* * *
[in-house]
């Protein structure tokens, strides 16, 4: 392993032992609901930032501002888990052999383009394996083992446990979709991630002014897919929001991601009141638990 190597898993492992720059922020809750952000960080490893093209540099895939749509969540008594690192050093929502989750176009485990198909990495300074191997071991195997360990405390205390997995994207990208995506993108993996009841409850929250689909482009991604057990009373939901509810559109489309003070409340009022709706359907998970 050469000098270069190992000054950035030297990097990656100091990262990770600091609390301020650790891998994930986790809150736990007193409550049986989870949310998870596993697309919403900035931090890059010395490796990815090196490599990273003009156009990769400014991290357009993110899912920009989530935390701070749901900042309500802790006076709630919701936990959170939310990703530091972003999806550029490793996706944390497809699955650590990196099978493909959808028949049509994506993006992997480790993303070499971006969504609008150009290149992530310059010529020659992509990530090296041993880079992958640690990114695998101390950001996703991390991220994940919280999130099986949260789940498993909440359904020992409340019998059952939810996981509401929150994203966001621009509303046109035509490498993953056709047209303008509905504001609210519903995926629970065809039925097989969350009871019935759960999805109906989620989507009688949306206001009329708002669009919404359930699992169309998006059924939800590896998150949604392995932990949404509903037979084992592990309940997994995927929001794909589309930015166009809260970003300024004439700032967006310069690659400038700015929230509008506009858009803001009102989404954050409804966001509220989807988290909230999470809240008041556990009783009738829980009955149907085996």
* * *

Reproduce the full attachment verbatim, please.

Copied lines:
[in-house]
């Protein structure tokens, strides 16, 4: 392993032992609901930032501002888990052999383009394996083992446990979709991630002014897919929001991601009141638990 190597898993492992720059922020809750952000960080490893093209540099895939749509969540008594690192050093929502989750176009485990198909990495300074191997071991195997360990405390205390997995994207990208995506993108993996009841409850929250689909482009991604057990009373939901509810559109489309003070409340009022709706359907998970 050469000098270069190992000054950035030297990097990656100091990262990770600091609390301020650790891998994930986790809150736990007193409550049986989870949310998870596993697309919403900035931090890059010395490796990815090196490599990273003009156009990769400014991290357009993110899912920009989530935390701070749901900042309500802790006076709630919701936990959170939310990703530091972003999806550029490793996706944390497809699955650590990196099978493909959808028949049509994506993006992997480790993303070499971006969504609008150009290149992530310059010529020659992509990530090296041993880079992958640690990114695998101390950001996703991390991220994940919280999130099986949260789940498993909440359904020992409340019998059952939810996981509401929150994203966001621009509303046109035509490498993953056709047209303008509905504001609210519903995926629970065809039925097989969350009871019935759960999805109906989620989507009688949306206001009329708002669009919404359930699992169309998006059924939800590896998150949604392995932990949404509903037979084992592990309940997994995927929001794909589309930015166009809260970003300024004439700032967006310069690659400038700015929230509008506009858009803001009102989404954050409804966001509220989807988290909230999470809240008041556990009783009738829980009955149907085996």